first_imgKick-off in Swansea is at 12:30.The rest of today’s matches in the Premier League will kick-off at 3 o’clock this afternoon.Chelsea makes the trip to Hull while Sunderland hosts West Brom at the Stadium of Light.Watford goes up against Bournemouth and Middlesbrough travel to face West Ham. After their Merseyside rivals Everton were held to a 1-all draw by Crystal Palace last night, the Reds could climb up to second place in the table with a win today over Swansea at the Liberty Stadium.Under Jurgen Klopp, Liverpool has enjoyed an impressive start to the season, which has led to speculation that they could be title contenders.The German says that there’s still a lot of work to get through before they can start thinking that way…last_img read more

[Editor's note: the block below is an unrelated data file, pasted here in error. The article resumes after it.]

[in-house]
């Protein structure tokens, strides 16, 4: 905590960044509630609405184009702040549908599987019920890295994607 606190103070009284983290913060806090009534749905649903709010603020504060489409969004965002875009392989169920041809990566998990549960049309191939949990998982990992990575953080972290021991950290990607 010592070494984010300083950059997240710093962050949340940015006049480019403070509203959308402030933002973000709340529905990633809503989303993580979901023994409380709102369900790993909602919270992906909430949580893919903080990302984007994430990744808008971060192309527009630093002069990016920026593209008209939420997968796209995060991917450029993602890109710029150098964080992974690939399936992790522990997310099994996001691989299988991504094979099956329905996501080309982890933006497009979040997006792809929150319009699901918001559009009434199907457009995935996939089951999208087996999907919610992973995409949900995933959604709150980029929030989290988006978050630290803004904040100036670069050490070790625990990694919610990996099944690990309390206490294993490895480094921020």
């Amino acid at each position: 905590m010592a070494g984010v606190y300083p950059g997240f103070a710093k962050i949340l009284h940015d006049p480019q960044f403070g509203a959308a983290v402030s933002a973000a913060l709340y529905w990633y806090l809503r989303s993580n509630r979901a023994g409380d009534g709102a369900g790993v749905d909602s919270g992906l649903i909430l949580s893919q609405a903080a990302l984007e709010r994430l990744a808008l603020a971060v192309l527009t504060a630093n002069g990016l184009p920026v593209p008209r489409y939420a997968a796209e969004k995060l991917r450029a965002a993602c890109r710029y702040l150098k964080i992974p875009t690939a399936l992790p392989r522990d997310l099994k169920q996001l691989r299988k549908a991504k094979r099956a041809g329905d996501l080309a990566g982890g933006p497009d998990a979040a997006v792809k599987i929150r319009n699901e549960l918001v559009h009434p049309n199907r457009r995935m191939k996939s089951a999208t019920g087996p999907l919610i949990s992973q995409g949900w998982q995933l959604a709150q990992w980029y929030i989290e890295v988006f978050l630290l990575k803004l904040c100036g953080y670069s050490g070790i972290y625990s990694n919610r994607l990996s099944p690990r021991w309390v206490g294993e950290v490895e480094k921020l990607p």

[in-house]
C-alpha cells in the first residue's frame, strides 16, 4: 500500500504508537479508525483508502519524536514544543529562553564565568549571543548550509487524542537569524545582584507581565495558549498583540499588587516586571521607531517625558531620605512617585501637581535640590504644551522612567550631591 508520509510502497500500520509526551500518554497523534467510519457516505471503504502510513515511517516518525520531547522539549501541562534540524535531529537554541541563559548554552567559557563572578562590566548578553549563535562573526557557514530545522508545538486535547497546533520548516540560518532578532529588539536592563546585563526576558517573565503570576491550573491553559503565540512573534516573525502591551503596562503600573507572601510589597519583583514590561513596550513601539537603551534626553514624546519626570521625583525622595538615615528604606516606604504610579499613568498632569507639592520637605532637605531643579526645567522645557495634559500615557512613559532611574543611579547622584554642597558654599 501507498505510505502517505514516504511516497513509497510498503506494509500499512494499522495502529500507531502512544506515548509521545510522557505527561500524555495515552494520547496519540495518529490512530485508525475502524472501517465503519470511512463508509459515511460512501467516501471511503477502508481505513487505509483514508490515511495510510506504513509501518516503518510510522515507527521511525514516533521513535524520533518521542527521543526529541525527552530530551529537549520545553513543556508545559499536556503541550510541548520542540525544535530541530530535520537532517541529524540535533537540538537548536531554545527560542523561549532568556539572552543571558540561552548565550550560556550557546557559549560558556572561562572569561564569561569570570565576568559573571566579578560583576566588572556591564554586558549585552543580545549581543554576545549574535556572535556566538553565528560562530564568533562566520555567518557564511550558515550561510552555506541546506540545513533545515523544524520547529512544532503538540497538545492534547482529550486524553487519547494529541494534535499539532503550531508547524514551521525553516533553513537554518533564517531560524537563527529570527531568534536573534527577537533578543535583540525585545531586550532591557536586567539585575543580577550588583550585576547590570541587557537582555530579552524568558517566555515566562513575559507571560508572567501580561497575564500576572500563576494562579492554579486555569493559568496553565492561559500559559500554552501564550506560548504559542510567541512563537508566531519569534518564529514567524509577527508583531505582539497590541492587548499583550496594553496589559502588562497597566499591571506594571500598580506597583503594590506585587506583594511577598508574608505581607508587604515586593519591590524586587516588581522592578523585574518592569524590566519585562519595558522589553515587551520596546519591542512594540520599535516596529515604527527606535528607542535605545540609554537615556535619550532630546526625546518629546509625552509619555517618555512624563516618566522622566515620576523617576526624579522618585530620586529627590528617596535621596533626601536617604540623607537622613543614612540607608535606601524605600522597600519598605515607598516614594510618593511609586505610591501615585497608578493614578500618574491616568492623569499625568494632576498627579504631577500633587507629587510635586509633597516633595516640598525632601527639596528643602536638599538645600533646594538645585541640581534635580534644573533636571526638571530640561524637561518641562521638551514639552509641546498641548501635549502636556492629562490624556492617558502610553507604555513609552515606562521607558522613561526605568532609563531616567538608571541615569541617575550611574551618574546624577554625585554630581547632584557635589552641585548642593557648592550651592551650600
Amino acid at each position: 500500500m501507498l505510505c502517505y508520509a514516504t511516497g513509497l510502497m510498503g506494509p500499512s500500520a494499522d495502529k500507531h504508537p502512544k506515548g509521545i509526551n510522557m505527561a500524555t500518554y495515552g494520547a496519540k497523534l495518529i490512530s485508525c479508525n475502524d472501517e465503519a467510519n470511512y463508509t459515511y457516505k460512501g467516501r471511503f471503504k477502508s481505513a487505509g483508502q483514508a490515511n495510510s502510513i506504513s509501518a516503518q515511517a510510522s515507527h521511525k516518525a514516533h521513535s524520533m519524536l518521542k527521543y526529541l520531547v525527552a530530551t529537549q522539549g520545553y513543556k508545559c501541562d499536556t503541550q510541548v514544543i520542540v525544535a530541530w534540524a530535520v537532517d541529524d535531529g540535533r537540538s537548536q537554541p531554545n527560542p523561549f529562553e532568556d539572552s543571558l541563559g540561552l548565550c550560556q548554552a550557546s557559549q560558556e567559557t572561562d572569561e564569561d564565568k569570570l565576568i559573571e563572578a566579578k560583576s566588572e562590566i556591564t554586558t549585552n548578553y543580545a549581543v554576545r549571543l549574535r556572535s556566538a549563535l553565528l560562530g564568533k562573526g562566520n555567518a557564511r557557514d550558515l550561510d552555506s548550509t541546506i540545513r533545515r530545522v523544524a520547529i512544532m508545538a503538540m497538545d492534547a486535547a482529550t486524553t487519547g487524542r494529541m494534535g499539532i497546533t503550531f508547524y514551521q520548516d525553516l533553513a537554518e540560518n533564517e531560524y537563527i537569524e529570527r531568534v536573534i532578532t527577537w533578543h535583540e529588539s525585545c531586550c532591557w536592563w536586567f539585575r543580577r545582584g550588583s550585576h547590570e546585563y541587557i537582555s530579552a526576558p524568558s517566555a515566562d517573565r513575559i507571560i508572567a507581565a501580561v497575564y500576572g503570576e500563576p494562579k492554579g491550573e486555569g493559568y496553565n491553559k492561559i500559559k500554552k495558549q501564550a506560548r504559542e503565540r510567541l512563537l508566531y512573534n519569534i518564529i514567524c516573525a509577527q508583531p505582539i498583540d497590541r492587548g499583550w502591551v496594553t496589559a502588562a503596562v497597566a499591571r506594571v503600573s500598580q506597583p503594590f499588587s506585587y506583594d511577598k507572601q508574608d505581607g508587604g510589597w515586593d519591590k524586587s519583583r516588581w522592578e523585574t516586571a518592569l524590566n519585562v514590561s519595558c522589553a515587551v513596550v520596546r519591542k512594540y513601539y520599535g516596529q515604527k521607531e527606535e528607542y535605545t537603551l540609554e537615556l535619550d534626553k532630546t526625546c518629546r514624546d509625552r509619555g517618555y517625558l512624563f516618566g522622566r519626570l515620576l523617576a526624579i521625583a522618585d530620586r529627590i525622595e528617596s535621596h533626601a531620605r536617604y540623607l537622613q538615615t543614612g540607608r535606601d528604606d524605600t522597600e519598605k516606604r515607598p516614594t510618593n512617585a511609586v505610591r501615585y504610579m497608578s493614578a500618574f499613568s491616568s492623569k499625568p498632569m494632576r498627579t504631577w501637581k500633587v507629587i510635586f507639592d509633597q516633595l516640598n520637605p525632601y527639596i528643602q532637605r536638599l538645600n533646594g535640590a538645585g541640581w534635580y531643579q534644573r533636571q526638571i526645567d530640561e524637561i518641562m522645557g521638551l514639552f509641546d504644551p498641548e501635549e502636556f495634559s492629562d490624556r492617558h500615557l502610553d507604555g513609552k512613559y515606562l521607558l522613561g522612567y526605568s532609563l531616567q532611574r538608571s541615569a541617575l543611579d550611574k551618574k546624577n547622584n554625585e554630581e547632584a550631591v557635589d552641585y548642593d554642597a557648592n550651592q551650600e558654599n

first_imgAll systems are a go in the construction of the new Dawson Creek Calvin Kruk Centre for Arts.Friday morning, the city of Dawson Creek held a ribbon cutting ceremony, signifying the beginning of the renovation process, converting the historic downtown post office into the brand new centre for arts.- Advertisement -The tender for the construction of the centre was awarded to a lower mainland company named Preview Builders International INC, who presented a bid of $8,863,984 to the Dawson Creek City Council on March 16.According to Dawson Creek Mayor Mike Bernier, construction has already begun and the city estimates the centre will be completed by December, 2011.Mayor Bernier, who has been involved in the entire four year development process, says the new centre will be very beneficial to the city of Dawson Creek.[asset|aid=3575|format=mp3player|formatter=asset_bonus|title=34213fe2408f4e5eff019bb4bcf6bc5f-Mayor Bernier_1_Pub.mp3]  Advertisement The Calvin Kruk Centre for Arts is being built in hounor of Calvin Kruk, the late mayor of Dawson Creek.last_img read more